A Sunday Chat with Myself – 4 February, 2018

“There went out a sower to sow … some [seeds] fell by the way side … some fell on stony ground … some fell among thorns … some fell on good ground” — King James Bible, Mark chapter 4, verses 3-8.

Jesus’ parable of the sower was front and center in my thoughts this morning, so I thought I’d use it as the topic in my today’s musings. Probably what helped elevate that thought to front and center was that,  at present, our family is having the pleasure of having two Mormon Sister Missionaries visit with us. Over these several weeks we’ve discussed many life-topics, most recent, Jesus’, parable, “The Sower.”

Although Missionaries of all faiths claim that they, through their missionary ventures, are sowing the “seeds” of the Gospel–Jesus, the Christ’s teachings–it may appear to them, and I’m sure to many others–that this Parable of the Sower can only be used as a religious lesson, and in a religious content.

To the contrary, I feel that the Parable of the Sower is not just a religious creation, but applies to all of us, regardless of our beliefs, every day and in real life and in real time. Jesus wasn’t just talking to ‘religious’ people, or ‘Christians,’ but to the public in general, and as an example to all of us on how we can live a happier life.

For example, I may have gotten up this morning feeling rather grouchy: feeling that the world owes me a better life. In the meantime, as I mumble and grumble through getting dressed and make breakfast, burning my toast in the process, which only added to my feeling miserable, my friend comes calling, and in a cheerful mood, invites me to join him on a walk through the park. He even brought enough popcorn for both of us to feed the pigeons!

“Not today!” I grump irritably at him. “I feel shitty! My leg hurts! My boss made me work overtime last night, and never even offered to pay me double time for all that work. The world’s just so damn unfair–” I look around and find that, while ranting, my friend had quietly excited, to go for a walk in the park by himself!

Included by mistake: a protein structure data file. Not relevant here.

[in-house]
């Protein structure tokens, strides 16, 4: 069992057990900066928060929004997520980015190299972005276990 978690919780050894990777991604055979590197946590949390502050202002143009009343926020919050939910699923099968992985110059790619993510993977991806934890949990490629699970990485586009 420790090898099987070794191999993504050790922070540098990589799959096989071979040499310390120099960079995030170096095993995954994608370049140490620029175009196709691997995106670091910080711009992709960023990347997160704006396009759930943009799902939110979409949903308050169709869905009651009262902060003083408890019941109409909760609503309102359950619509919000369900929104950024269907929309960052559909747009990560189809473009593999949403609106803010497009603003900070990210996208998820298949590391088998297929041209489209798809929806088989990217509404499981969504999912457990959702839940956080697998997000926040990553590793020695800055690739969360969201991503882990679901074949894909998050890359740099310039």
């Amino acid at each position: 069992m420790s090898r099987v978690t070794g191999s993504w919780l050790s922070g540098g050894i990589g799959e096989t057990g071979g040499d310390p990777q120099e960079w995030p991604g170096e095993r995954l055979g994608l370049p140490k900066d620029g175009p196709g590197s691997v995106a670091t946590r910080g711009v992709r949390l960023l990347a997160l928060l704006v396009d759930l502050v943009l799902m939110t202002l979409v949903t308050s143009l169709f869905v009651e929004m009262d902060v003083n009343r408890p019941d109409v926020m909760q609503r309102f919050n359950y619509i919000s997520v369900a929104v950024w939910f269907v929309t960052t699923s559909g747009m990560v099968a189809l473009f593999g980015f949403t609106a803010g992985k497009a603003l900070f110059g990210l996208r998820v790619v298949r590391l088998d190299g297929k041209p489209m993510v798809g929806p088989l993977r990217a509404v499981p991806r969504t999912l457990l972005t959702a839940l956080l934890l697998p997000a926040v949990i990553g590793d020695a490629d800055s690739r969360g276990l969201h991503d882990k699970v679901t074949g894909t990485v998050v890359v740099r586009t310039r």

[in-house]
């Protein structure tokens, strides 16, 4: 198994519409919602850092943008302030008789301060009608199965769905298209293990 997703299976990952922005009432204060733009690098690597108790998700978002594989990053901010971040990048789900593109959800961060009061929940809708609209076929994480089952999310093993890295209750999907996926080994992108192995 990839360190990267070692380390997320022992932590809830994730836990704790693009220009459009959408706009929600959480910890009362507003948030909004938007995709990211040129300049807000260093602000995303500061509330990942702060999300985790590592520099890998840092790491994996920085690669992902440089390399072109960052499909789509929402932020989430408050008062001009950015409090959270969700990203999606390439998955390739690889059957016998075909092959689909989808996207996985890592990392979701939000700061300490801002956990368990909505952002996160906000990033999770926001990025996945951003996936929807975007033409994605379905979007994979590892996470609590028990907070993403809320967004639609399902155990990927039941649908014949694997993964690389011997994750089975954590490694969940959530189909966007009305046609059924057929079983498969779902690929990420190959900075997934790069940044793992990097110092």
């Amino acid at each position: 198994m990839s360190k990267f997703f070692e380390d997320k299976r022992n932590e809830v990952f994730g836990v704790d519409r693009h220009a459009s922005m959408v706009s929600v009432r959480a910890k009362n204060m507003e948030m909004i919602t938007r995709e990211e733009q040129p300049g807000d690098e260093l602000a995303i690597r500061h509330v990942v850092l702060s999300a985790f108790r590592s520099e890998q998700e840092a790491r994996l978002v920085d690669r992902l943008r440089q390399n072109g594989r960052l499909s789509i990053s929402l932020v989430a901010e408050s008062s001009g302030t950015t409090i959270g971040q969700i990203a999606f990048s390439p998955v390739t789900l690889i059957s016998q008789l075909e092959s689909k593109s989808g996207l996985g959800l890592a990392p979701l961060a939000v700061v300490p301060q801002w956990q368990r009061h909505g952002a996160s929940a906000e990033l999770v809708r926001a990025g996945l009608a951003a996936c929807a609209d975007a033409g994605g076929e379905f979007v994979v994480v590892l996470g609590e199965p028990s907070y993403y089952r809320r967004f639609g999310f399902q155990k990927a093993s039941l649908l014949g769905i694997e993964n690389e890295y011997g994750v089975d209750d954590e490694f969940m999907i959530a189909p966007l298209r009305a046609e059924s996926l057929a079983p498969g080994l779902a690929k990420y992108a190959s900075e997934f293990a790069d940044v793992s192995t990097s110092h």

My negative interaction with my friend’s cheerfulness made me a Sower, and I just sowed some negative seeds! On what kind of ground did they fall onto? Stony ground that made my friend immediately leave, snuffing out his good humor and make him as grouchy as I was? I may not have done permanent damage to our friendship–at least I hope I didn’t– but I easily could have ruined his day.

“I’d like to be remembered as the Sower of Good Seeds. That’s the greatest parable in the Bible, as far as I’m concerned.” — Pete Seeger

As a positive example, suppose another friend came to me feeling quite downcast. He had just lost his job, and he was afraid to go home and tell his wife, who was already juggling the books to make ends meet.

“This would only make her feel worse!” he moaned.  The rent is due next week, and the car needed some minor repair. “I think I’ll just kill myself and, at least, my wife can collect on my life insurance!”

I have two choices. I can tell my friend, ” Don’t be stupid! Suicide isn’t the answer! That’s life! Suck it up and just try harder,” or I can empathise with his worry. Maybe my own finances aren’t in better shape than his, so I can’t offer him a loan, but I can give him some positive encouragement–moral support– some positive choices: strengthen his desire to keep on trying: to keep on living, to see that often, when one door closes, a better one opens. I just have to help him find that ‘better door.’

I found that the world really can be a beautiful, fun-filled place, and  most of it depends on my own attitude towards life, and how compassionate and desirous I am towards helping others with their struggles and to feel as happy as I am. Develop an “Attitude for Gratitude” and pass that feeling of gratitude on to my neighbor, that’s my philosophy!

“The sower soweth the word.” — Mark 4 verse 14

“And these are they which are sown on good ground; such as hear the word, and receive it, and bring forth fruit, some thirtyfold, some sixty, and some an hundred.” — Mark 4-20

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